MIS: A slow start that grew into something specialWritten by Dave Woolford | | firstname.lastname@example.org
It seems so apropos that the first vehicle to set a wheel on the two-mile, high-banked Michigan International Speedway (MIS) oval, even before the track was up and running in 1968, was a horse and buggy.
Horsepower would certainly become the name of the game at what would grow into one of the finest auto-racing facilities in the country.
Dr. Gordon Fish, who has owned a veterinarian clinic since 1965 that is adjacent to MIS property along state Route 50, wanted to be the first to set foot (err, wheel) on the new race track in Southeast Michigan with construction nearing completion in early 1968.
“I knew the track engineer at the time and I asked him if I could put the first vehicle on the track,” Fish recounted. “I had a horse and a cart, and he let me onto the track. We couldn’t go around the embankment because it was too steep (18 degrees) and the horse would slip, so we had to go down to the apron to get all the way around.
“I remember I had a Pontiac Grand Prix a few years later that was a pretty fast car,” and Les Richter, who was the track president at the time, took me, a cousin and my grandmother, who was then 92, for a ride around the track.”
Richter said if you went 80 miles per hour, you could take your hands off the steering wheel and the car would steer itself through the turns. He took his hands off the wheel to demonstrate and my poor grandmother shouted, ‘Put your hands back on that wheel!’ I never heard a woman scream so loud in my entire life. She lived another seven or eight years and that’s something we always talked about.”
The property where MIS resides was once comprised of farms, grazing pastures and wetlands. There was a riding stable on the grounds, and Fish took care of the horses. He wanted to buy some of the 800 acres that comprised the original MIS site, but was outbid by developer Larry LoPatin of Detroit, who had just built Windsor Raceway, a horse racing facility.
LoPatin’s dream was to build an auto racing facility in the proximity of Detroit, the automobile capital of the world, but the real estate visionary ran into numerous obstacles, most of which were angry trustees at the different townships he attempted to make his pitch. One such trustee even attempted to run LoPatin into a ditch on his way back to Detroit following a spirited township meeting.
That was not the case in the rolling hills and resort area of the Irish Hills, where the chamber of commerce extended a welcome hand to LoPatin.
“Zoning proved to be our toughest obstacle,” LoPatin would say later. “It’s hard to believe we could have lived or died by it, but the only time I believed there would be no Michigan International Speedway was when we ran up against zoning problems.”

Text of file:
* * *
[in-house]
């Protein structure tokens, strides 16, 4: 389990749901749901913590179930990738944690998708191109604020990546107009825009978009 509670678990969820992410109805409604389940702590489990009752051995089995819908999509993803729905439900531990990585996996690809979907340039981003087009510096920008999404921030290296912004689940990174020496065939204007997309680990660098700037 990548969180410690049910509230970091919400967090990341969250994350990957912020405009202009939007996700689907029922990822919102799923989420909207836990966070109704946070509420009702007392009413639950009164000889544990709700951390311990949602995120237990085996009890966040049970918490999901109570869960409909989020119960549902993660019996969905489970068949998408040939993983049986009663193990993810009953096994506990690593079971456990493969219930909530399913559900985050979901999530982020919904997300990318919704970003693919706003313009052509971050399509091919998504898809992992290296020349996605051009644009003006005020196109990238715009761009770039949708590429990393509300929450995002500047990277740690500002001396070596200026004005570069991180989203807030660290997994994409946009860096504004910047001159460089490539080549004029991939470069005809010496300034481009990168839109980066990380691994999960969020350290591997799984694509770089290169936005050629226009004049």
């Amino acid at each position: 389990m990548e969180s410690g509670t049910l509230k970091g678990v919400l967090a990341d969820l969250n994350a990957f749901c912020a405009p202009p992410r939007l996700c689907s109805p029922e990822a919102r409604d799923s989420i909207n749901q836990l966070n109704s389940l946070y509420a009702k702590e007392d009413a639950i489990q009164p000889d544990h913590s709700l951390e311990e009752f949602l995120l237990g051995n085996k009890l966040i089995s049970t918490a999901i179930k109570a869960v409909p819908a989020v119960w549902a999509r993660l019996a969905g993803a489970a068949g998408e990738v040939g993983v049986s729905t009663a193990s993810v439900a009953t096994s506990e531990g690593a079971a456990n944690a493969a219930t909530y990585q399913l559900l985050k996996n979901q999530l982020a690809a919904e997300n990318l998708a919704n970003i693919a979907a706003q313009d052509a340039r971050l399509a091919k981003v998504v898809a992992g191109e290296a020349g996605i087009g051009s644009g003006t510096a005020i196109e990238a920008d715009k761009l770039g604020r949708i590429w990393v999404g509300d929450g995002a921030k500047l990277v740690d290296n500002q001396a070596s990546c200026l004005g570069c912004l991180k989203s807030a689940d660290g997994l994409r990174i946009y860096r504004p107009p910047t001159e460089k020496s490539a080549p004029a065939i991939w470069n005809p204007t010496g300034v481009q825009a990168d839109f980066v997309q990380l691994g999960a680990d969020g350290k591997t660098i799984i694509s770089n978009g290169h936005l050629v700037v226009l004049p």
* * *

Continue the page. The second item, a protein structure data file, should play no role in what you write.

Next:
Fish remembers those times.
“A lot of the people at the township zoning board meetings wanted to preserve the tranquility of the community and didn’t want to see it disturbed,” he said. “The meetings were pretty vocal, pretty emotional, but it pretty much turned out for the best. It was a big deal watching them build the place and we get along with them pretty good now. It’s done a lot for the community. They’re nice people and nice to work with over there.”
Fish, 69, never missed a race from the inaugural event in 1968 to 2003, spending most of his time selling souvenirs from one of the local chamber of commerce booths. He also owns a 130-acre farm that abuts MIS property.
Jim Hubbard also recalls those days of yesteryear when MIS was still an aspiration and not an actuality. He was one of many who went door-to-door with petitions to get the racetrack proposal on a ballot for a vote by township residents.
Hubbard owned a business that bottled honey near the track and was familiar with the property.
“It was a wetland and provided a natural bowl. It was a really good place to build a racetrack,” he recently stated. “The racetrack was a big plus for us coming into our community and it has done more for our township, county and state than anything else built. When I went to township meetings I could see many plusses and very few minuses. The people at MIS are very aggressive and do a good job.”
From its humble beginning, it’s been a horse of a different color for MIS.
The facility has grown to more than 1,400 acres in becoming one of the premier racetracks in the country, catering to almost all of the major forms of auto racing, the most prominent being NASCAR. MIS creates more than $260 million of direct economic activity annually for the state, according to a recent survey, and employs more than 5,000 people at its racing events.
LoPatin, sometimes unduly portrayed as nothing more than a horse trader when he was searching for land to build his dream track, summoned up some serenity a few years ago and said, “We capitalized on the mistakes of others. We looked at other tracks. We listened. With the specialties we had and the experts we employed, we ended up with a great facility. That’s why people keep coming back.”